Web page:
What Bush and Clinton missed

Jack L. Levin

July 29, 1992|By Jack L. Levin

GEORGE Bush, Bill Clinton and Ross Perot did not show up at the Mayors' Save Our Cities March on Washington last May 16. (Mr. Clinton did send a message.)

All three presidential candidates found that they had commitments elsewhere, although the mayors had announced the date and place of the rally a year earlier.

Clearly, all three candidates and their handlers had reached the same conclusion: Their chances of election would be improved by keeping their distance. They preferred rhetoric about the plight of the cities (while media and public attention to the Los Angeles riots had not yet evaporated) over supporting the mayors' specific call to move some money immediately from wealthy suburbs to poverty-stricken cities.

Why, the aspirants reasoned, should they appear to favor despairing, needy urbanites over mad-as-hell, tax-rebelling ex-urbanites? The former may be more numerous, but they don't vote or contribute as generously to campaigns.

After all, say practical pols, what do you expect the candidates to do? They just want to avoid the tax-and-spend big-government accusation. They just want to be accepted by an electorate that has been conditioned to have it all, have it now, charge it, and don't worry about paying later.

Do you expect them to self-destruct by pursuing social justice for have-nots who don't count, to persuade and inspire voters to lift the nation's long-range economic and moral health above their own instant gratification, to accept some present hardships and even sacrifice for a better future?

Get real, say the pragmatists: All of that is for losers, like so many Democratic candidates from Adlai Stevenson through Paul Tsongas. All of that requires leadership, courage and commitment. Those qualities in a candidate are rare, but they are not unprecedented.

As a matter of fact, we witnessed such daring and triumphant leadership in Maryland's most successful politician, who proved it was possible to oppose time-honored popular customs and attitudes rooted deeply in ignorance and bigotry, and yet to win elections -- four of them.

Theodore Roosevelt McKeldin, a Republican in an overwhelmingly Democratic state, was elected twice mayor of Baltimore ('43 to '47 and '64 to '67) and twice governor of $H Maryland ('51 to '59). His ship of state had a motley crew. He held onto the support of Republicans, many of whom vociferously disapproved of his liberal convictions, while he drew Democratic voters under his banner.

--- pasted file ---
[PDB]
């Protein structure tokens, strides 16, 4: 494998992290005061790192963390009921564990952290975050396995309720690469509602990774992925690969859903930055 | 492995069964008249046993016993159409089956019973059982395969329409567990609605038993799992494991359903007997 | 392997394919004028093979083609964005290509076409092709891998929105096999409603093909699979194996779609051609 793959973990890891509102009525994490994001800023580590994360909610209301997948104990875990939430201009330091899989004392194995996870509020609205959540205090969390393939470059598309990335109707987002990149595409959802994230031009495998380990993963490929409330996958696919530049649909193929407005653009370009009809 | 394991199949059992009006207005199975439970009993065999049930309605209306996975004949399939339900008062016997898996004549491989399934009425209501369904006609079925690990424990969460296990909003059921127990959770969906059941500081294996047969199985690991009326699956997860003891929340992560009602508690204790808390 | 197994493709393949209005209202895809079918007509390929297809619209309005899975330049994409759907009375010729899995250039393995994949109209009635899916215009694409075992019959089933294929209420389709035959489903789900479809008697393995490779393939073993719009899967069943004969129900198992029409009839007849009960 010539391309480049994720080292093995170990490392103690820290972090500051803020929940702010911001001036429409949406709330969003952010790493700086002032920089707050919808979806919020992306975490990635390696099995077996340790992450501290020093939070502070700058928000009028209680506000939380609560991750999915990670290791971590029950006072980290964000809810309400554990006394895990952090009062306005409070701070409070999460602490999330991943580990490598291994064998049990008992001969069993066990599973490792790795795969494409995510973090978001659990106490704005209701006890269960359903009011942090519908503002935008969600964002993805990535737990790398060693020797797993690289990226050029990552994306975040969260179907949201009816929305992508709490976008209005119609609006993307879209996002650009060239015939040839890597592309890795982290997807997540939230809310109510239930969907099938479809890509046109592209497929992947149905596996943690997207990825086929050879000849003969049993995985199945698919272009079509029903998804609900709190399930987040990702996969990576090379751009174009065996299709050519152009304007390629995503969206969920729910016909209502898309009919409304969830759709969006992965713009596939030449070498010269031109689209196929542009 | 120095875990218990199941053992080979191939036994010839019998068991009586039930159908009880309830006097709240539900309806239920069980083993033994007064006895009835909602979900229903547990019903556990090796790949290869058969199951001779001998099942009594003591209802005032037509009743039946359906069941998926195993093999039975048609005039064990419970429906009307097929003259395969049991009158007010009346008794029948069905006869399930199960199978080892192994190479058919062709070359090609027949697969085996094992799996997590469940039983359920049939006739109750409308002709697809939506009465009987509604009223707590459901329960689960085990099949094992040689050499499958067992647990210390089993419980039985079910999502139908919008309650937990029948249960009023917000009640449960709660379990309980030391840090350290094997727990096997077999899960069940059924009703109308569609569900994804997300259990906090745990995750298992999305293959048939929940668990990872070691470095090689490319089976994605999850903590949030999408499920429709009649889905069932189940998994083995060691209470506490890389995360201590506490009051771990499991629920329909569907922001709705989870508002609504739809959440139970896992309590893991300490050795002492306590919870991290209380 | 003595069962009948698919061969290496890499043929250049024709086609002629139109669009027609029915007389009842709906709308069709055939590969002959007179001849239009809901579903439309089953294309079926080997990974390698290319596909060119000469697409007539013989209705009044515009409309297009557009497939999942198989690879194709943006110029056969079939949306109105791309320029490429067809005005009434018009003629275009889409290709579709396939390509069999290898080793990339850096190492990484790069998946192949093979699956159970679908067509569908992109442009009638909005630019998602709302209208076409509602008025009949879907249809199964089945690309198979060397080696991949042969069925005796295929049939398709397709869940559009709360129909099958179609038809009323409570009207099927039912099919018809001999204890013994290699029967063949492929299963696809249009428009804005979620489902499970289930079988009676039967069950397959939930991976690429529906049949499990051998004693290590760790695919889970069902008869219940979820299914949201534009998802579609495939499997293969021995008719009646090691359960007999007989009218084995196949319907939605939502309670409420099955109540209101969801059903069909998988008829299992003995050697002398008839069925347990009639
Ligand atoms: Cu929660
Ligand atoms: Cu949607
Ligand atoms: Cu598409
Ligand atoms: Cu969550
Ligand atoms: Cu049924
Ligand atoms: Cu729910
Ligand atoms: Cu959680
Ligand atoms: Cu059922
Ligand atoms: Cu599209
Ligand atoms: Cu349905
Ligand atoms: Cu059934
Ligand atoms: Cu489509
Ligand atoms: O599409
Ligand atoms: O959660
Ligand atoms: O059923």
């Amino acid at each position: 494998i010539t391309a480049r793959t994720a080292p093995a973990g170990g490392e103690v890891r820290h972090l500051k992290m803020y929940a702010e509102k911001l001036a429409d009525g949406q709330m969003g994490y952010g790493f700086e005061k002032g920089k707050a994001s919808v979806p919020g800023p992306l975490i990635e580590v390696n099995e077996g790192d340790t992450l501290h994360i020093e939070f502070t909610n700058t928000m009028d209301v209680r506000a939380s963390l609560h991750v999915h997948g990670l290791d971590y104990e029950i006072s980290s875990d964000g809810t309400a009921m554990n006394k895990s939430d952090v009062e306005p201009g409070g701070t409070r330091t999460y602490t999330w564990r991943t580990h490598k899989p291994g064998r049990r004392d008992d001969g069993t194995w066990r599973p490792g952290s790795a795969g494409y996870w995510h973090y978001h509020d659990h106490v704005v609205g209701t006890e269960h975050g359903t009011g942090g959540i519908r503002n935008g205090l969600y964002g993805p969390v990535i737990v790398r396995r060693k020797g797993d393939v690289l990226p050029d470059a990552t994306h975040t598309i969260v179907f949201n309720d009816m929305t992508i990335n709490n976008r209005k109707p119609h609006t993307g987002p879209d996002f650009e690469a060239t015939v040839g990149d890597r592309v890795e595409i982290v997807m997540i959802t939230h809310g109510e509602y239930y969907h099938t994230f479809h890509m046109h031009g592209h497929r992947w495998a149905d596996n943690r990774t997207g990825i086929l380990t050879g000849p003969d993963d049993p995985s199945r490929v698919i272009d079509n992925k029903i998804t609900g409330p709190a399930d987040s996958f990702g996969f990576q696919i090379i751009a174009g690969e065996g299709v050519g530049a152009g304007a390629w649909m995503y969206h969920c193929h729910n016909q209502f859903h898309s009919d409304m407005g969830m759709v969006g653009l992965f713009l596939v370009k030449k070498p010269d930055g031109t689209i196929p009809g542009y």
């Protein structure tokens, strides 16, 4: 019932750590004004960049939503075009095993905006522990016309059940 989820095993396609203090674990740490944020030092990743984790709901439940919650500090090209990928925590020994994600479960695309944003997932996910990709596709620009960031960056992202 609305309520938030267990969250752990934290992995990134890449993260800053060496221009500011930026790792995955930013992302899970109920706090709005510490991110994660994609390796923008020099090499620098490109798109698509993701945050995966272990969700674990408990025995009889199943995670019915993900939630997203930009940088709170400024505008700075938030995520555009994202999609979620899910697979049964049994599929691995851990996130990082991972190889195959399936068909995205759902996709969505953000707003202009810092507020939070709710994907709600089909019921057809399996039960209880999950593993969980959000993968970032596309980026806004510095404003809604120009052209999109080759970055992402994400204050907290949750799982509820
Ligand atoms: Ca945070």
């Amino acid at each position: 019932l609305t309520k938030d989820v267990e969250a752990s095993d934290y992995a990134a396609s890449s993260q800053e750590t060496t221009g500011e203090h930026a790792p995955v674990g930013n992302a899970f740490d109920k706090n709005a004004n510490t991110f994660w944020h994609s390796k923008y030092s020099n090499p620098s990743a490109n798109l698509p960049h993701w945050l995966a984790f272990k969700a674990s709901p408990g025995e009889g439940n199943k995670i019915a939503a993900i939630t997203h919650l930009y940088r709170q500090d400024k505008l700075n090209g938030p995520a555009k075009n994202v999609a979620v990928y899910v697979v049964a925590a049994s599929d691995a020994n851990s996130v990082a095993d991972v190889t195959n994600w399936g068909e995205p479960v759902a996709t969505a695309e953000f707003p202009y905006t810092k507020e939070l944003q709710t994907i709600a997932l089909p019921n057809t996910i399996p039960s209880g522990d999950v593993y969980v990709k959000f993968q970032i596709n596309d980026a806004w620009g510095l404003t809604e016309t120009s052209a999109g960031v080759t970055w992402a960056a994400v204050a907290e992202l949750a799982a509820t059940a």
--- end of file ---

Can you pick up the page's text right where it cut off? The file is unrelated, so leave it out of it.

Bill Clinton might do well to examine the success of that unique political phenomenon, the Maryland maverick McKeldin.

In 1951, when he was elected to his first term as governor, Maryland was as segregated as most other Southern states. It had a long tradition of racial discrimination. Its state anthem was (and is to this day) imbued with sympathy for the South in the Civil War. Its politicians outdid each other in catering to white prejudice.

In that climate, the conventional wisdom was that any candidate who did not appear dedicated to keeping "Negroes in their place" was a dead duck. Mr. McKeldin, however, stayed very much alive, despite his politically incorrect fairness and decency.

He not only did not cross the picket line protesting segregated seating at Ford's Theater in Baltimore; he took a picket sign and joined the line.

He named blacks to key state jobs, empowering people who had always been kept powerless.

He supported repeal of Jim Crow laws which were regarded as holy writ.

He supported the admission of blacks to the prestigious Poly "A" course three years before the Supreme Court declared public school segregation unconstitutional.

He formalized resistance to popular beliefs by setting up the Maryland Commission on Inter-racial Problems and Relations.

In his 1954 re-election bid, he was opposed by University of Maryland President H. "Curly" Byrd, whose exploitation of segregationist sentiment made the Republicans' Willie Horton gambit four years ago look noble by comparison. But the expected and predicted did not happen. Mr. McKeldin decisively defeated the champion of the status quo.

In his second term as governor, Mr. McKeldin continued to appoint many blacks to positions never previously within their reach: associate judge of the people's court, traffic court magistrate-at-large and deputy sheriff. Segregationists fumed,

but to no avail.

After completing his allowed two terms as governor, he ran for a second term as Baltimore mayor, and he won again.

How did this nice guy win ballgames? How did he manage to be loved by so many voters who hated almost everything he stood for?

He did it by not playing games. By not "strategizing" with consultants, media experts and spin doctors. By ignoring polls. By being himself. By having convictions and principles and sticking to them. By persisting in doing what he knew -- and voters came to know -- was the right thing to do.

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